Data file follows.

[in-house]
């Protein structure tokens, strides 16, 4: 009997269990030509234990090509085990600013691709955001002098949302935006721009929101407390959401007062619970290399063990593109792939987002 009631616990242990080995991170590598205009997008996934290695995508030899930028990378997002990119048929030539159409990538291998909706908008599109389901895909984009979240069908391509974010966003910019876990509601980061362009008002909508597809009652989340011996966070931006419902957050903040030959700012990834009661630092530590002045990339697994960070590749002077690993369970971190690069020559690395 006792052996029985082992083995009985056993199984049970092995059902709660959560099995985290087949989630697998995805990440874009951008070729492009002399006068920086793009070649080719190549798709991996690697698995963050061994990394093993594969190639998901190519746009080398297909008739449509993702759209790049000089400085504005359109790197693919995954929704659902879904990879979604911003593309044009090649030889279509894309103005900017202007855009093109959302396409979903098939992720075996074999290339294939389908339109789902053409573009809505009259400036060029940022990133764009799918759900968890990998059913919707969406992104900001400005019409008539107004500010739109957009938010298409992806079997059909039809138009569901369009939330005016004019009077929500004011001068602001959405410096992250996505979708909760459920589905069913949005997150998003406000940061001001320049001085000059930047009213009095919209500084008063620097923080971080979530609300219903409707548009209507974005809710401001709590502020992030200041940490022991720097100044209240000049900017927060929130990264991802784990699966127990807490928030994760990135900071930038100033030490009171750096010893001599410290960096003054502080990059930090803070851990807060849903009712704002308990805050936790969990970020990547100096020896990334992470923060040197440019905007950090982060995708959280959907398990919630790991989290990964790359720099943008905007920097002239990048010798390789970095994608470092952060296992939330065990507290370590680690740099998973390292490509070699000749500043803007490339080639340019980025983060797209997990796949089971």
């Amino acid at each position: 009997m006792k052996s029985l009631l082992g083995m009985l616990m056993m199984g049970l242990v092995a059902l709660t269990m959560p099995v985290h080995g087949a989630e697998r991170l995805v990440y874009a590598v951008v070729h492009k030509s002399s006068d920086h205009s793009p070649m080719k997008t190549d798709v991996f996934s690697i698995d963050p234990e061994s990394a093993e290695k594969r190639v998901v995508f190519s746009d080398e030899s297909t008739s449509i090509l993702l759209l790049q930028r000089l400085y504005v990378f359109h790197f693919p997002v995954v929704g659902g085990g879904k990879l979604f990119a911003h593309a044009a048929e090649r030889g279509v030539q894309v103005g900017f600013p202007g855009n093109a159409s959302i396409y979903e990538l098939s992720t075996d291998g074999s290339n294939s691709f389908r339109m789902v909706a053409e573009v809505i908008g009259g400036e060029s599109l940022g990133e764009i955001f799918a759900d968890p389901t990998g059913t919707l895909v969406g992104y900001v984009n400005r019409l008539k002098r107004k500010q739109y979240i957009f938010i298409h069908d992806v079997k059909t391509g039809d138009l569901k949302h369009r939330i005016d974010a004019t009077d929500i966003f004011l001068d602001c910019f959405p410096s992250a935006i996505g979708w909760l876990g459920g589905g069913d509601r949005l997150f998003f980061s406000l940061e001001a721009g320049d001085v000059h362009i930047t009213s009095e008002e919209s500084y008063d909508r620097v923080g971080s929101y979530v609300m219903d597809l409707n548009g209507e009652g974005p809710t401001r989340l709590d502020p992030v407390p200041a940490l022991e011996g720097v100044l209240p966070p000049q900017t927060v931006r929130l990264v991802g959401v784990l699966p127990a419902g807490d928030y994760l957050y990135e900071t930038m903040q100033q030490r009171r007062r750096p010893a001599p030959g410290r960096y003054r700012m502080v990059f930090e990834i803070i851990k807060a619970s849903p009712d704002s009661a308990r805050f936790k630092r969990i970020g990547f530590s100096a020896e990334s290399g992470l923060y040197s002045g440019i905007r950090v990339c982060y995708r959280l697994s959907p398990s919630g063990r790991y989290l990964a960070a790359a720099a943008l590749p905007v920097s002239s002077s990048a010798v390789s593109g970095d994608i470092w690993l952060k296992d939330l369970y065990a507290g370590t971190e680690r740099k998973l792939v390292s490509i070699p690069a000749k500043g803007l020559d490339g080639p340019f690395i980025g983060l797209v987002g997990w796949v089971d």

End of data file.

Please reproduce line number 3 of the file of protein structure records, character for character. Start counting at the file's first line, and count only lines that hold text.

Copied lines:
């Amino acid at each position: 009997m006792k052996s029985l009631l082992g083995m009985l616990m056993m199984g049970l242990v092995a059902l709660t269990m959560p099995v985290h080995g087949a989630e697998r991170l995805v990440y874009a590598v951008v070729h492009k030509s002399s006068d920086h205009s793009p070649m080719k997008t190549d798709v991996f996934s690697i698995d963050p234990e061994s990394a093993e290695k594969r190639v998901v995508f190519s746009d080398e030899s297909t008739s449509i090509l993702l759209l790049q930028r000089l400085y504005v990378f359109h790197f693919p997002v995954v929704g659902g085990g879904k990879l979604f990119a911003h593309a044009a048929e090649r030889g279509v030539q894309v103005g900017f600013p202007g855009n093109a159409s959302i396409y979903e990538l098939s992720t075996d291998g074999s290339n294939s691709f389908r339109m789902v909706a053409e573009v809505i908008g009259g400036e060029s599109l940022g990133e764009i955001f799918a759900d968890p389901t990998g059913t919707l895909v969406g992104y900001v984009n400005r019409l008539k002098r107004k500010q739109y979240i957009f938010i298409h069908d992806v079997k059909t391509g039809d138009l569901k949302h369009r939330i005016d974010a004019t009077d929500i966003f004011l001068d602001c910019f959405p410096s992250a935006i996505g979708w909760l876990g459920g589905g069913d509601r949005l997150f998003f980061s406000l940061e001001a721009g320049d001085v000059h362009i930047t009213s009095e008002e919209s500084y008063d909508r620097v923080g971080s929101y979530v609300m219903d597809l409707n548009g209507e009652g974005p809710t401001r989340l709590d502020p992030v407390p200041a940490l022991e011996g720097v100044l209240p966070p000049q900017t927060v931006r929130l990264v991802g959401v784990l699966p127990a419902g807490d928030y994760l957050y990135e900071t930038m903040q100033q030490r009171r007062r750096p010893a001599p030959g410290r960096y003054r700012m502080v990059f930090e990834i803070i851990k807060a619970s849903p009712d704002s009661a308990r805050f936790k630092r969990i970020g990547f530590s100096a020896e990334s290399g992470l923060y040197s002045g440019i905007r950090v990339c982060y995708r959280l697994s959907p398990s919630g063990r790991y989290l990964a960070a790359a720099a943008l590749p905007v920097s002239s002077s990048a010798v390789s593109g970095d994608i470092w690993l952060k296992d939330l369970y065990a507290g370590t971190e680690r740099k998973l792939v390292s490509i070699p690069a000749k500043g803007l020559d490339g080639p340019f690395i980025g983060l797209v987002g997990w796949v089971d």